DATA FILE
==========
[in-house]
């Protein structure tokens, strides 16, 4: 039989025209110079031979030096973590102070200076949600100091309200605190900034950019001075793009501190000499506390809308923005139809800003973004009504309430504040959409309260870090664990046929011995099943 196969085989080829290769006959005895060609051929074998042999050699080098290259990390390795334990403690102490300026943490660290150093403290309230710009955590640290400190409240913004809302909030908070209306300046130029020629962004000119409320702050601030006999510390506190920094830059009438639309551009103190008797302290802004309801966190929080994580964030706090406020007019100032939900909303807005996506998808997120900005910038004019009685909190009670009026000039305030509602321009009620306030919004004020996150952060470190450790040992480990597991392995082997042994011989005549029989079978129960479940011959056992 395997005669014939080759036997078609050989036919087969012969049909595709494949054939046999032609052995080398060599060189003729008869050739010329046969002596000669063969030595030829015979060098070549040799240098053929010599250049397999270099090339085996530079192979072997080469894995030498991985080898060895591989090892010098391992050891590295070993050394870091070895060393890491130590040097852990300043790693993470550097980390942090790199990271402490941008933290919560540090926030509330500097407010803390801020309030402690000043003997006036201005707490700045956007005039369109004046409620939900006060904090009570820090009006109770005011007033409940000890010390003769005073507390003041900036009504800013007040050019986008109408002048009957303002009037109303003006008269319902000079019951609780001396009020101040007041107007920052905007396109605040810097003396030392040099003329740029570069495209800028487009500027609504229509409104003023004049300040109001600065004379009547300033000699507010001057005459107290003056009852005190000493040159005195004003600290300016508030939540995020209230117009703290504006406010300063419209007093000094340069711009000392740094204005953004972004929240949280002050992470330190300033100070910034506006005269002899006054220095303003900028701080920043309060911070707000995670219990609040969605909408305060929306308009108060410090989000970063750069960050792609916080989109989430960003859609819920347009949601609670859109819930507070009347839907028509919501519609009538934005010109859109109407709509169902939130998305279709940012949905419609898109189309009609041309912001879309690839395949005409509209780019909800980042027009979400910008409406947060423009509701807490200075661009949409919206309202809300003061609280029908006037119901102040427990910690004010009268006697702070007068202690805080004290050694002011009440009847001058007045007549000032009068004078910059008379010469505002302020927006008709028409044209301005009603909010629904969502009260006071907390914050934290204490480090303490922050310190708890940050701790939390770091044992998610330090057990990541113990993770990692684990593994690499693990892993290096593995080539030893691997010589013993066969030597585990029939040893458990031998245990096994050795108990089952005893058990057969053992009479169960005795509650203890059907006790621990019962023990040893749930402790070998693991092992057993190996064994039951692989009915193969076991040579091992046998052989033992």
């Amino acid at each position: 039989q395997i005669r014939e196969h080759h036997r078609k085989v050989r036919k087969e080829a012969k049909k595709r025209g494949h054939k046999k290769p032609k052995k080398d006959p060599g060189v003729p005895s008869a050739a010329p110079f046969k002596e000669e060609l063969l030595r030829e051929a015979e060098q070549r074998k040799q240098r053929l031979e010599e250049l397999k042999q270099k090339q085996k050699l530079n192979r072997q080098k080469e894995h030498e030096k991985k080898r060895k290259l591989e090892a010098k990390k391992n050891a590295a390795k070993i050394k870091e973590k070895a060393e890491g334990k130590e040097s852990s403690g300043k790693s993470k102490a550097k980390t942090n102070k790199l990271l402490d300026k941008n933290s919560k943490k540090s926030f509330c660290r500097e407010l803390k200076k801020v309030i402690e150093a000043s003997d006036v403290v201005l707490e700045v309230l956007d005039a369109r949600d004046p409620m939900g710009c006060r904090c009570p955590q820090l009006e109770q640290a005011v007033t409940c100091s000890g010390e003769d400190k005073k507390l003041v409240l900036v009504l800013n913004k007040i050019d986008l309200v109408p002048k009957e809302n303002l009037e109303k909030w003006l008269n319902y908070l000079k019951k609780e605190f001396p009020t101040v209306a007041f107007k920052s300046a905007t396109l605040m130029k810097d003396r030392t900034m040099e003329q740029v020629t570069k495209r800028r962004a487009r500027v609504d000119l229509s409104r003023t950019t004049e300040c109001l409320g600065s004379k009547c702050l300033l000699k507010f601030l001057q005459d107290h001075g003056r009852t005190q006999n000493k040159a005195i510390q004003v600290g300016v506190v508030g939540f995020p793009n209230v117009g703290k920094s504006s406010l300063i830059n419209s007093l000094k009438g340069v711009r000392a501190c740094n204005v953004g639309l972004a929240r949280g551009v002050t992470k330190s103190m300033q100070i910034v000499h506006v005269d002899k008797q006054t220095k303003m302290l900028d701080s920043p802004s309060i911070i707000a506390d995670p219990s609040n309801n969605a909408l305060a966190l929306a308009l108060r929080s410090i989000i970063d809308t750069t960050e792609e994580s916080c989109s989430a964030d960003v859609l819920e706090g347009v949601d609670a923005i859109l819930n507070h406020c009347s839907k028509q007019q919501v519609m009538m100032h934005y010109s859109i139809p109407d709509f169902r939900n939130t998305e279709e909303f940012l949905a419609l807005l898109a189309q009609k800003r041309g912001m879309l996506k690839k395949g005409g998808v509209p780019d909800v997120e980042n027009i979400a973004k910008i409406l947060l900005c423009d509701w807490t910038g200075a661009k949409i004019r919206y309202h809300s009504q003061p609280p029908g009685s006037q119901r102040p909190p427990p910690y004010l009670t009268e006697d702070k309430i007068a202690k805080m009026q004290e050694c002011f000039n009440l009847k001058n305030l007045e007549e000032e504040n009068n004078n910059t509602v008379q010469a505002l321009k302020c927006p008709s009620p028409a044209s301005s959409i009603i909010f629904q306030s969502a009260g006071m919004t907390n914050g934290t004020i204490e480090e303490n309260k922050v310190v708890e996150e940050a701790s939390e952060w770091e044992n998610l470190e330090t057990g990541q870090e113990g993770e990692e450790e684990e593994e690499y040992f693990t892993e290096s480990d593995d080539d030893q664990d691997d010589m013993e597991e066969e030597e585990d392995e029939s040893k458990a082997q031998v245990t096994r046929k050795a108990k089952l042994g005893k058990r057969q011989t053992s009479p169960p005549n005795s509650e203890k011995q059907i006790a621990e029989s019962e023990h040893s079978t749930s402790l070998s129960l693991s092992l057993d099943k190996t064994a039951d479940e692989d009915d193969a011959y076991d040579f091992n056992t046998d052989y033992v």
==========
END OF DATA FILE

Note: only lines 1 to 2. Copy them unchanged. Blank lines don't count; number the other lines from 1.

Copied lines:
[in-house]
């Protein structure tokens, strides 16, 4: 039989025209110079031979030096973590102070200076949600100091309200605190900034950019001075793009501190000499506390809308923005139809800003973004009504309430504040959409309260870090664990046929011995099943 196969085989080829290769006959005895060609051929074998042999050699080098290259990390390795334990403690102490300026943490660290150093403290309230710009955590640290400190409240913004809302909030908070209306300046130029020629962004000119409320702050601030006999510390506190920094830059009438639309551009103190008797302290802004309801966190929080994580964030706090406020007019100032939900909303807005996506998808997120900005910038004019009685909190009670009026000039305030509602321009009620306030919004004020996150952060470190450790040992480990597991392995082997042994011989005549029989079978129960479940011959056992 395997005669014939080759036997078609050989036919087969012969049909595709494949054939046999032609052995080398060599060189003729008869050739010329046969002596000669063969030595030829015979060098070549040799240098053929010599250049397999270099090339085996530079192979072997080469894995030498991985080898060895591989090892010098391992050891590295070993050394870091070895060393890491130590040097852990300043790693993470550097980390942090790199990271402490941008933290919560540090926030509330500097407010803390801020309030402690000043003997006036201005707490700045956007005039369109004046409620939900006060904090009570820090009006109770005011007033409940000890010390003769005073507390003041900036009504800013007040050019986008109408002048009957303002009037109303003006008269319902000079019951609780001396009020101040007041107007920052905007396109605040810097003396030392040099003329740029570069495209800028487009500027609504229509409104003023004049300040109001600065004379009547300033000699507010001057005459107290003056009852005190000493040159005195004003600290300016508030939540995020209230117009703290504006406010300063419209007093000094340069711009000392740094204005953004972004929240949280002050992470330190300033100070910034506006005269002899006054220095303003900028701080920043309060911070707000995670219990609040969605909408305060929306308009108060410090989000970063750069960050792609916080989109989430960003859609819920347009949601609670859109819930507070009347839907028509919501519609009538934005010109859109109407709509169902939130998305279709940012949905419609898109189309009609041309912001879309690839395949005409509209780019909800980042027009979400910008409406947060423009509701807490200075661009949409919206309202809300003061609280029908006037119901102040427990910690004010009268006697702070007068202690805080004290050694002011009440009847001058007045007549000032009068004078910059008379010469505002302020927006008709028409044209301005009603909010629904969502009260006071907390914050934290204490480090303490922050310190708890940050701790939390770091044992998610330090057990990541113990993770990692684990593994690499693990892993290096593995080539030893691997010589013993066969030597585990029939040893458990031998245990096994050795108990089952005893058990057969053992009479169960005795509650203890059907006790621990019962023990040893749930402790070998693991092992057993190996064994039951692989009915193969076991040579091992046998052989033992």